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Friday, 25 July 2003
England's Carl Mason upstaged both Jack Nicklaus and Tom Watson when he carded a six under par 64 to claim a one shot lead at the end of the second round of the Senior British Open, presented by MasterCard, at the Westin Tunberry Resort in Ayrshire, Scotland.

Mason, a former Scottish Open champion, was paired with the two American legends for the first two rounds, and proceeded to out-score both of them, carding rounds of 67 and 64 for a two round aggregate of nine under par 131, two shots ahead of Watson and four in front of Nicklaus.

He goes into the third round with a one shot lead over America’s DA Weibring and a two shot advantage over Watson, Bruce Summerhays and Tom Kite. Remarkably, another American, 62 year-old Jim Colbert, matched his age with an eight under par 62, jumping up for a share of 49th place into a share of sixth place with Scotland's Russell Weir. Colbert also overtook Nicklaus and Bob Charlesin the race for the £3,000 Hardys Wine Super Seniors prize, awarded to the leading competitor age 60 or over.

Mason went into the second round one shot behind Watson but made up that deficit when he birdied the 409 yard par four fourth and the 475 yard seventh on his way to going out in two under par 34. Coming home, he picked up four further birdies at the tenth, 12th, 16th and 17th before salvaging par after driving into the rough down the last.

"It was absolutely tremendous out there," a jubilant Mason admitted at the end of the round. "I played pretty nearly flawless golf. My 61 when I won the 1994 Scottish Open at Gleneagles was special but, under the circumstances, I would have to say that is probably the finest round I have ever played."

"It was a great honour to play with Jack and Tom," he added. "It isn't often you get to play with one legend, far less two. I'm just glad I didn't let myself down."

Weibring was another golfer who made the most of the benign playing conditions He opened with a 69 but ended the second round standing on eight under par 132 after shooting a scintilating 63 that was just one shot outside Turnberry's Senior British Open record set by South Africa's Harold Henning in 1990. It also tied the 63s shot by Mark Hayes in the 1975 Open and Greg Norman in the 1986 Open, albeit having been recorded on a slightly shorter course.

The 50 year old American began his round with three pars but then birdied the fourth, fifth and seventh to go out in three under 32. He carded five further birdies on the 12th, 13th 14th, 16th and 17th before dropping his only shot of the day when he drove into the rough down the last.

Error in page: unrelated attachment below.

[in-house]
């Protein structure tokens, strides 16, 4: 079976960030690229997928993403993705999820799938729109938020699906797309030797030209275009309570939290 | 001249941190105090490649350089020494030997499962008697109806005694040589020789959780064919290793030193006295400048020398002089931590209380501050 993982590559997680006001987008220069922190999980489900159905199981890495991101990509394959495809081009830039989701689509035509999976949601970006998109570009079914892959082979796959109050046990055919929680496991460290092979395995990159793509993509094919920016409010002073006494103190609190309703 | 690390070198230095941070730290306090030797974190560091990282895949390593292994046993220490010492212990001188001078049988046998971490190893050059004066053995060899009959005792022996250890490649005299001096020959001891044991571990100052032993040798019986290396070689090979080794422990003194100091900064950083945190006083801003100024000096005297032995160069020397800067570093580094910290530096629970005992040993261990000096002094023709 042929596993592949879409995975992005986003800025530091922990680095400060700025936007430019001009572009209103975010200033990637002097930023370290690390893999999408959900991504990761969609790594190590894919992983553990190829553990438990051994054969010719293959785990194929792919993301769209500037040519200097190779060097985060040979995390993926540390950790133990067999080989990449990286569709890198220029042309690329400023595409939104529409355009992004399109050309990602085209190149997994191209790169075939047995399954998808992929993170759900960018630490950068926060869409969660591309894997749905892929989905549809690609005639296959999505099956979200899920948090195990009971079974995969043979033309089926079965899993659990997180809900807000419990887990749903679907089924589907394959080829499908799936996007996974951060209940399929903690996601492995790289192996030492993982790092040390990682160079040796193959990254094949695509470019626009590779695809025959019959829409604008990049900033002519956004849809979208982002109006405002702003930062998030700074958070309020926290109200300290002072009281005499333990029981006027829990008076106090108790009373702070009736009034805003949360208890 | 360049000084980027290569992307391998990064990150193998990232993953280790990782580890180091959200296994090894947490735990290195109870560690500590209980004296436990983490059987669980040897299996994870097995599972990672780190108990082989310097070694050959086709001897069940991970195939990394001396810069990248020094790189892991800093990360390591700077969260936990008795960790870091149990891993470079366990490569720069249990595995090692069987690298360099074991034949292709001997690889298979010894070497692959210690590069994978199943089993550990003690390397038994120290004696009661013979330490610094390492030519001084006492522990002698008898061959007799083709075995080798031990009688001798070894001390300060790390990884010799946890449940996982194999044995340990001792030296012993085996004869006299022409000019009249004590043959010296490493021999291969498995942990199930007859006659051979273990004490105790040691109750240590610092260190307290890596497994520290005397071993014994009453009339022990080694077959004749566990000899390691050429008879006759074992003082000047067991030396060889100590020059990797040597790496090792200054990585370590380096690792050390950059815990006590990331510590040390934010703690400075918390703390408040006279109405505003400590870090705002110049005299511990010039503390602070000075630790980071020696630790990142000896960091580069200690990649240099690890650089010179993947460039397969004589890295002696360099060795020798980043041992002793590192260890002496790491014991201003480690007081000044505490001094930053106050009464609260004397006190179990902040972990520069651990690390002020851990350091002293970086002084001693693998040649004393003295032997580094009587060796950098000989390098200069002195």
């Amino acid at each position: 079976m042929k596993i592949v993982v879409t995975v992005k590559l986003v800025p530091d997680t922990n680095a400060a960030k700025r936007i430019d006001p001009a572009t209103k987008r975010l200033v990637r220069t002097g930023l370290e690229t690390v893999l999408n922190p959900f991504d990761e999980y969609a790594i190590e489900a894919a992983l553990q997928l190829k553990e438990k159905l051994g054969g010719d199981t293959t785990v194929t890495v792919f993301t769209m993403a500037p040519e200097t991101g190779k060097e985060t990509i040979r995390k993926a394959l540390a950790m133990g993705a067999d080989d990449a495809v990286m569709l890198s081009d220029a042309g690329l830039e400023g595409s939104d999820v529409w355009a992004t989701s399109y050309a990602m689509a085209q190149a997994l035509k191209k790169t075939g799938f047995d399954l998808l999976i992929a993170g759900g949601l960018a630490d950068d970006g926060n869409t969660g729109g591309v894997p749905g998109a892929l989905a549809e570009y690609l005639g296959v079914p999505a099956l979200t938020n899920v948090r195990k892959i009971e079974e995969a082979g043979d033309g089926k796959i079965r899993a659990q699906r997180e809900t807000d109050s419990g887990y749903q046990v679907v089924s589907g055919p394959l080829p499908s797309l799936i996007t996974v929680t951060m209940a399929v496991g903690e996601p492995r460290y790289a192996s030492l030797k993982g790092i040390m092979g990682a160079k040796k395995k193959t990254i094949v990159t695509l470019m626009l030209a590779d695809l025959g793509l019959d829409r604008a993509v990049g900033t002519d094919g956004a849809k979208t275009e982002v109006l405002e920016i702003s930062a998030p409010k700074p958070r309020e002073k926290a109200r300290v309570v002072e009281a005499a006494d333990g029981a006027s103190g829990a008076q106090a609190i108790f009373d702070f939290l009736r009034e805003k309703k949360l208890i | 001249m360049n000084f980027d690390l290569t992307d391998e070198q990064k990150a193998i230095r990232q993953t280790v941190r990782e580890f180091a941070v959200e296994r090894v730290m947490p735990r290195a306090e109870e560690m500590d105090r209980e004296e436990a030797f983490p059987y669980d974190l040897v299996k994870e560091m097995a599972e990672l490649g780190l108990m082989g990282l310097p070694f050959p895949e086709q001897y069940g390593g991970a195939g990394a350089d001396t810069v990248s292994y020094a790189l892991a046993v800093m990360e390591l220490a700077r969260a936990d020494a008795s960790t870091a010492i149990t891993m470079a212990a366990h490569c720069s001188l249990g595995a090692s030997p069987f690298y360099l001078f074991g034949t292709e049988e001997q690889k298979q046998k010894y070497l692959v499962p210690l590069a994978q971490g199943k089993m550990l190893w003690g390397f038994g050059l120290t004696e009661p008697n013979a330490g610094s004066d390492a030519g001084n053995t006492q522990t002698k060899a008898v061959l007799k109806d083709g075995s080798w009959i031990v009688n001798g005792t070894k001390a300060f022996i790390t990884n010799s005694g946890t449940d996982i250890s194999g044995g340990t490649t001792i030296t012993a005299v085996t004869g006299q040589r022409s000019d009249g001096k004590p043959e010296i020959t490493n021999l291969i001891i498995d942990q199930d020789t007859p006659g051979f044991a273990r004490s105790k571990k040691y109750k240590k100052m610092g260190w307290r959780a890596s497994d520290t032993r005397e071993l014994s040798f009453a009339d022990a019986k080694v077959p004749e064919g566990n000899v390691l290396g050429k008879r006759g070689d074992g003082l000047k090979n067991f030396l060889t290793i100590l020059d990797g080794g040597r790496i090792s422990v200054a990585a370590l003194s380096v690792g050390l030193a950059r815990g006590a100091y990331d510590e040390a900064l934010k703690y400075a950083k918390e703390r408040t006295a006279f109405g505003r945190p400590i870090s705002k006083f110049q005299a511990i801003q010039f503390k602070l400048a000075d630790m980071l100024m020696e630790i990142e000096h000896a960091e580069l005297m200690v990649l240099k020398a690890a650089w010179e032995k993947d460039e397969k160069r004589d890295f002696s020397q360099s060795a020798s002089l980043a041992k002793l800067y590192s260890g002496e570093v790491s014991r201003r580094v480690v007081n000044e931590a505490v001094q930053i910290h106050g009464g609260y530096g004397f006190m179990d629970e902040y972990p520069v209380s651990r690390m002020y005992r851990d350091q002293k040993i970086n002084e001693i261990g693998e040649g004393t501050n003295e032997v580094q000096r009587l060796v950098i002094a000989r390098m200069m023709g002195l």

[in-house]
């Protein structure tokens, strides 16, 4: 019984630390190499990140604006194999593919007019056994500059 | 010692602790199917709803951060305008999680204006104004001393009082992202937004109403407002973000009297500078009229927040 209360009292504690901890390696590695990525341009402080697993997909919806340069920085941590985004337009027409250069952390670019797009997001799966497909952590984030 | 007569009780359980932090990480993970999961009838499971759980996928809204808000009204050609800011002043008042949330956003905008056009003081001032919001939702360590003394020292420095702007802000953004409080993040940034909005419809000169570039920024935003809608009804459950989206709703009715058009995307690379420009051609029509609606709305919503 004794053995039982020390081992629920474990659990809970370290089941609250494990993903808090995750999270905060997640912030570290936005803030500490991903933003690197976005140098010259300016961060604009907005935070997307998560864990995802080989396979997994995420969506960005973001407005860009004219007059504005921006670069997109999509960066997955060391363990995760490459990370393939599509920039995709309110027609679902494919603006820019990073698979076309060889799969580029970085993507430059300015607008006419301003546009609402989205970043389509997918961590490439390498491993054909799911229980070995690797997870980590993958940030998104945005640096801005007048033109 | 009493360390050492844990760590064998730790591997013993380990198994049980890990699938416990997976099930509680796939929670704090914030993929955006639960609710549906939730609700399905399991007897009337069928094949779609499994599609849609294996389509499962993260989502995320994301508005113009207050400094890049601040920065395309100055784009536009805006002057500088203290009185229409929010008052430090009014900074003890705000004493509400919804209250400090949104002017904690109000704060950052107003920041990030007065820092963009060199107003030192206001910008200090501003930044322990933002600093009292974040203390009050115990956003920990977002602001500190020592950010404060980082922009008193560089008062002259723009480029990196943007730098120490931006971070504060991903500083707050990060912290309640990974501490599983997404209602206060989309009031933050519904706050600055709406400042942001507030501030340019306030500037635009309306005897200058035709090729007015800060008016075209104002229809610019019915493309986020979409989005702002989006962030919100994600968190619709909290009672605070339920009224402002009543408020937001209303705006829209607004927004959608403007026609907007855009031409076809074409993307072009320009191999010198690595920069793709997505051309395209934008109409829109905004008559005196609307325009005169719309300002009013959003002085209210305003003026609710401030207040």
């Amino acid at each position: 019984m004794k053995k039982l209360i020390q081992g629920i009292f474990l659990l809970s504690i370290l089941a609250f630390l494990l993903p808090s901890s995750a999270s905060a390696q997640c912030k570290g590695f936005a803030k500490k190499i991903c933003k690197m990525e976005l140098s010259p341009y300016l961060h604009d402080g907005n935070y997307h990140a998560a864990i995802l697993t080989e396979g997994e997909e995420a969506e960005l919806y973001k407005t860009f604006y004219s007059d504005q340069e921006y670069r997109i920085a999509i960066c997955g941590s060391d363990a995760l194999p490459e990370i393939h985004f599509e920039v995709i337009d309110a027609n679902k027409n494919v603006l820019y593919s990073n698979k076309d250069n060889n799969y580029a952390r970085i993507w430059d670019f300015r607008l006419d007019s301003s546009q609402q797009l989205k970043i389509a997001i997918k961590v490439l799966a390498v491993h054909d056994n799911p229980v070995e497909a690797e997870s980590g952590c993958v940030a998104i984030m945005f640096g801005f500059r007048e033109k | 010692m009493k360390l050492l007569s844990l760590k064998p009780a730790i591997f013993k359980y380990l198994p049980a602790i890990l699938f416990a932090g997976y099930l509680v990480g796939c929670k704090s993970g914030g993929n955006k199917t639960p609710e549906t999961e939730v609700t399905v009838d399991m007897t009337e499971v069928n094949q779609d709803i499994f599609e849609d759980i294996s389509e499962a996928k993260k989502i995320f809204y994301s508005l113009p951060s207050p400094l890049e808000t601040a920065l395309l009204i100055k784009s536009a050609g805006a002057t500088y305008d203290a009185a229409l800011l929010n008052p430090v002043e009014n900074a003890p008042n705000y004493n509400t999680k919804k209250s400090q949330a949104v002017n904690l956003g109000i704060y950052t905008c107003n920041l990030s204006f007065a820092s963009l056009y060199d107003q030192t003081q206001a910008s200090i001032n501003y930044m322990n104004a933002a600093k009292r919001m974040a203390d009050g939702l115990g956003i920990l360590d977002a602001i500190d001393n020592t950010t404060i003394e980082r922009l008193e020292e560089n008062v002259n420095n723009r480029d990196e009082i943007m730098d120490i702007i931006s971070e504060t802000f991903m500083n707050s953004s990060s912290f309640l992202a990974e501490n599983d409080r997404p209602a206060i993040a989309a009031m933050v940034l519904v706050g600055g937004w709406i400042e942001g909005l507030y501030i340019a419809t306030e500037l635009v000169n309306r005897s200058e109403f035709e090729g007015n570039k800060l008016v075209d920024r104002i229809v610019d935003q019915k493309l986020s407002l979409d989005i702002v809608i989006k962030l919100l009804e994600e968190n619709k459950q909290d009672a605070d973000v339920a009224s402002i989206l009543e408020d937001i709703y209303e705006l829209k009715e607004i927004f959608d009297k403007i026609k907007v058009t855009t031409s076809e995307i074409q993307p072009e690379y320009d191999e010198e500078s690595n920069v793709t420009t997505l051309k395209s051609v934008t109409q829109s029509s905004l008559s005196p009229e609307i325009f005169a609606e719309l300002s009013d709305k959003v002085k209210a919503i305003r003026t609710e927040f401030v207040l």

"I got started well and kept it going," was how the five-time US PGA Tour winner described his round. "I knew there was a good chance to shoot a good score out there and was able to do it."

"It's just a shame that I finished with a bogey but that's not going to spoil my day."

The round of the day came when Colbert matched Henning's Championship record with an eight under par 62 that included seven birdies, one bogey and an eagle on the seventh hole. "That was a lot of fun out there," he said. "Right after breakfast, I was talking to Peter Alliss and I said a low score was on the cards. Little did I know, it was me that was going to do it.

"Until today, I having been playing pretty good, I just wasn't holing the putts like I used to. Today, however, was different. Today, they didn't roll over the edge. They went in instead."

Ireland's Arthur Pierse is guaranteed his third successive Golf Medal, awarded to the leading amateur, after becoming the only part-timer to survive the cut. Pierse, a 52 year-old car dealer from Tipperary, carded a fine three under par 67 to finish the second round of one under par 139. The highlight of his round came when he holed a 100-yard wedge shot for an eagle on the 415 yard par four 10th hole.

The cut fell at four over par 144. Among those who missed out were John Morgan (73-72), Bob Gilder (72-74), Jose-Maria Canizares (72-74), Neil Coles (72-74), Tommy Horton (75-71), Delroy Cambridge (76-72), Arnold Palmer (76-77), Ian Stanley (79-74) and 1955 US Open champion Jack Fleck (81-80)
Fleck's consolation was that he matched his age with his 81 in the first round. The last time he bettered his age was at the 2002 US Senior PGA Championship at Firestone when, aged 80, he posted a seven over par 77.

Palmer was philosophical about his performance.

"I have been playing poorly so this is not a major surprise," said the 73 year-old American. "I thought maybe I could find something but it just wasn't there. My concentration isn't all that good these days. I make a couple of bogeys and everything goes to hell. I guess that's what's supposed to happen when you're as old as I am.

The 1961 and 1962 Open champion then added that he hopes to return to Scotland in the future.

"I enjoy being here and certainly have the time to come back," he said. "I'm a member at (Royal) Troon and have been since my Open win there. I've been invited back to St Andrews for the (R & A's) big anniversary and I may do that. I became a fully-fledged member of the R & A a few years ago."


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